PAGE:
healthy gums

Consuming Cheese Can Prevent Cavities

January 20th, 2014

Happy National Cheese Lover's Day!

Dairy has been long known to be packed with a great amount of calcium, protein, and vitamin D in every serving. It has always been said that drinking milk and other dairy products will keep bones healthy and strong, but there has not been much research done on how beneficial dairy products are to oral health until recently. General Dentistry just published in their most recent journal issue that cheese and other dairy products have the potential of keeping cavities at bay.

Researchers that conducted the study looked at 68 participants between the ages of 12 and 15. The subjects had their dental plaque pH checked before eating cheese, milk, or sugar-free yogurt. Previous studies indicate that a pH level below 5.5 makes an individual more susceptible to the wearing down of enamel, resulting in tooth erosion. The higher the pH level, the lower the chance an individual has of getting cavities.

The subjects were randomly split into three groups: one that ate cheddar cheese, another that drank milk, and a final group that ate sugar-free yogurt. After eating their chosen type of dairy for 3 minutes, the subjects were asked to rinse their mouth with water. The pH level of each subject’s mouth was then measured 10, 20, and 30 minutes the dairy product was consumed. The researchers found that the individuals who drank milk and ate sugar-free yogurt did not have a significant change in pH level; however, those who ate cheese showed a great increase in pH levels after each time interval, indicating that this particular dairy product may be the key to preventing cavities. The results suggest that because there is more of a need to chew when consuming cheese, there is an increase in saliva production, which also leads to an increase of pH levels. The researchers also found compounds inherent in cheese binds to tooth enamel, preventing acid from causing further damage.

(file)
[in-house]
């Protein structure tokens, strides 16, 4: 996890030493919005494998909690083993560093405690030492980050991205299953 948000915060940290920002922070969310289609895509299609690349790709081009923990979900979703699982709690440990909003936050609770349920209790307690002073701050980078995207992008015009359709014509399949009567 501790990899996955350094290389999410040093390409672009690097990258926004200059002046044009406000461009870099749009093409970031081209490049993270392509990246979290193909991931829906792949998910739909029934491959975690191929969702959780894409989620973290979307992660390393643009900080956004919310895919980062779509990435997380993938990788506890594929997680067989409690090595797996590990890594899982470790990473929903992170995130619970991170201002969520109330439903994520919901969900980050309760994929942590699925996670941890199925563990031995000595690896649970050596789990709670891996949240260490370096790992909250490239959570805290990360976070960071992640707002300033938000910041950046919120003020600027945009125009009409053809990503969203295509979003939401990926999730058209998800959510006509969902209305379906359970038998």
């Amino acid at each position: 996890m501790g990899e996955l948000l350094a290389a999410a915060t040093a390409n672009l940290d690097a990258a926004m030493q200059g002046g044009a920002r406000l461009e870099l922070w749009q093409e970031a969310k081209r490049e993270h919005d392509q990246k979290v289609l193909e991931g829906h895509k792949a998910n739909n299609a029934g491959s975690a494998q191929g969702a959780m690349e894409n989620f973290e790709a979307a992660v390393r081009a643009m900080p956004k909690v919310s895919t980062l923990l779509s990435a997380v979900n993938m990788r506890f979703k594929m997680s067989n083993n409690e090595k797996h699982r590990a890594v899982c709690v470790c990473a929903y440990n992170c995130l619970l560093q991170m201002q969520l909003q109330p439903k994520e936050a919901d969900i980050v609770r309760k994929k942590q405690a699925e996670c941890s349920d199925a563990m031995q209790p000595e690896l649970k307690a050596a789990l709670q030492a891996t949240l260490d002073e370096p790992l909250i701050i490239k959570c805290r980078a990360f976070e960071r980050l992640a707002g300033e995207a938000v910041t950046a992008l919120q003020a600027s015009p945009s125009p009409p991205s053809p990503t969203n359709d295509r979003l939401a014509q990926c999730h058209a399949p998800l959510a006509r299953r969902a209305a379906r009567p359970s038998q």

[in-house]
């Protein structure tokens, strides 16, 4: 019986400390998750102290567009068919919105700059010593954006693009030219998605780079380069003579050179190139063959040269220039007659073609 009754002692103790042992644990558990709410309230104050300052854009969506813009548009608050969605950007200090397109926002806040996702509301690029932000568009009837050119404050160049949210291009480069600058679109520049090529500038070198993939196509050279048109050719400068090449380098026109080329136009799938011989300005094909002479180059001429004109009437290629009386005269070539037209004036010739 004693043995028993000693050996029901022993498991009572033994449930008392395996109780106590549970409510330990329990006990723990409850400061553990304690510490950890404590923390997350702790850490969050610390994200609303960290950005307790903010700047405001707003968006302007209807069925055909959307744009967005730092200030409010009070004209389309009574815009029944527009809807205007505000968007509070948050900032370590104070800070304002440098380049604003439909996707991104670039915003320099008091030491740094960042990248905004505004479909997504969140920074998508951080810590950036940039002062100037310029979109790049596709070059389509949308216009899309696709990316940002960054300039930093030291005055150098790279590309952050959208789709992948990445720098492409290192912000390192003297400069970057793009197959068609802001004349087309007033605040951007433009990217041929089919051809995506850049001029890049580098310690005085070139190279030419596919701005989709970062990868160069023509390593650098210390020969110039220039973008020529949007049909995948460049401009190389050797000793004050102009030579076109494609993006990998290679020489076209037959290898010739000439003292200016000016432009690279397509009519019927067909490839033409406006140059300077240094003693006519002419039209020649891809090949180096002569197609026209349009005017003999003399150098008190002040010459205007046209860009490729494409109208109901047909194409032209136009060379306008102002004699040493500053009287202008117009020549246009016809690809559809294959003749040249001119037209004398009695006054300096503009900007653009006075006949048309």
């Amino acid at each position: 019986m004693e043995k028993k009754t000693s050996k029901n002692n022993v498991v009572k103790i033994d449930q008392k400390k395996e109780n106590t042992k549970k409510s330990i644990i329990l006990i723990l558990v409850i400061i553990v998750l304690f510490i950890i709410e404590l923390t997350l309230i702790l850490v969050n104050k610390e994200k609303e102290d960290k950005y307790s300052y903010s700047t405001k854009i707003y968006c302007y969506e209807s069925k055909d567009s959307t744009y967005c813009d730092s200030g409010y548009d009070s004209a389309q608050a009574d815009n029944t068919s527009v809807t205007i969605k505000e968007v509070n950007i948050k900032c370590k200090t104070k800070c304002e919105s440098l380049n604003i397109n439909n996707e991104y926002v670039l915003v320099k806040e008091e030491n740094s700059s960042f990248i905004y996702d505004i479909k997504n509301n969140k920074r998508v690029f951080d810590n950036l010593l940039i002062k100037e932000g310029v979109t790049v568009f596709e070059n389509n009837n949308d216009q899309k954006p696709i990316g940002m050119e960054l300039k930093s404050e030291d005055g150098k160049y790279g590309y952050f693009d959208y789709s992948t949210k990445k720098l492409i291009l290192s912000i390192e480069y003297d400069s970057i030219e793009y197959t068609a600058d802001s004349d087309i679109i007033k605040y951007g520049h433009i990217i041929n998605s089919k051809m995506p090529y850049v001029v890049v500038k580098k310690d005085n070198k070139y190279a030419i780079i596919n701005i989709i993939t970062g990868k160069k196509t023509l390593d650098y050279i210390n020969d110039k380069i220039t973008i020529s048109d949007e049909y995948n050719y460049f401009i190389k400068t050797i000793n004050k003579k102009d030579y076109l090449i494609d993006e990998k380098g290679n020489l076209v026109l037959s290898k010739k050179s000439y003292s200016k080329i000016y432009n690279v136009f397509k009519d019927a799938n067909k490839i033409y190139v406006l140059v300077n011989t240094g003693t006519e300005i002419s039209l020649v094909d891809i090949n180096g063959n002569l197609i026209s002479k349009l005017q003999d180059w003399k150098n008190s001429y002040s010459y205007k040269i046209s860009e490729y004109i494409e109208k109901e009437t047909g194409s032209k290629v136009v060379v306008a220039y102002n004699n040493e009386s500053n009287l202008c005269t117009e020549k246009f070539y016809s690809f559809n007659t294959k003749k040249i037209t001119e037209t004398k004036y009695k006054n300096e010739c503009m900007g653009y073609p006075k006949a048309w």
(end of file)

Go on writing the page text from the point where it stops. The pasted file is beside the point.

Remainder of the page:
This new finding gives us more of a reason to add a slice of cheese to a sandwich. Continue to make sure daily that your diet increases and strengthens oral health!

If you have any questions, thoughts, or concerns feel free to contact Drs. Ali & Ali and the caring team at Wellesley Dental Group; they will be happy to answer your questions! Contact us today at 781-237-9071 or smile@wellesleydentalgroup.com to set up an appointment and consultation.

References:

http://www.sciencedaily.com/releases/2013/06/130605130118.htm

http://online.wsj.com/article/PR-CO-20130605-908423.html?mod=googlenews_wsj

http://www.webmd.com/diet/features/6-reasons-to-get-your-diary

http://www.cbsnews.com/8301-204_162-57587876/cheesy-grins-may-protect-teeth-from-cavities/

Picture Credit: http://dailym.ai/17rk9ET

Local recommendation: Wasik Cheeseshop 

Five Green Foods That Can Bring About Good Oral Health

June 4th, 2013

Have you been looking to get healthier and searching for how to change up your current diet? Here are a couple green healthy foods that can get you started on spicing up what you eat and also can be beneficial for your oral health!

Green tea: get ready to cut out sugary and carbonated beverages and look into a lighter and calming alternative. While green tea has been proven to reduce the risk of both stroke and oral cancer, it contains catechins, which are a type of antioxidants that also prevents cavities and gingivitis. Green tea also prevents halitosis by hindering bacterial growth. Make sure to read our blog to find out more about green tea health benefits!

Celery: these crunchy greens can help produce saliva, freshening up the mouth while neutralizing bacteria that results in cavities. Celery is also known to stimulate and massage gums during chewing and also cleanses areas between teeth.

Wasabi: the spicy Japanese horseradish not only adds flavor to sushi and sashimi, but can also be front line defense for teeth. What makes wasabi taste hot is a substance known as isothiocyanates, which also prevents the growth of bacteria in the mouth. Eating green paste can keep cavities away!

Parsley: these leaves can add flavor to a variety of dishes but can also help freshen up the mouth after a meal. These greens contain monoterpenes, which are substances that travel through the lungs and bloodstream; their odor ends up being released through one’s breath.

Kiwi: most fruits contain an assortment of vitamins, but kiwis are known to be jam-packed with Vitamin C, which allow maintains the collagen in gums, preventing tenderness and vulnerability to bacteria. Snacking on these sweet green fruits is another way to prevent cavities.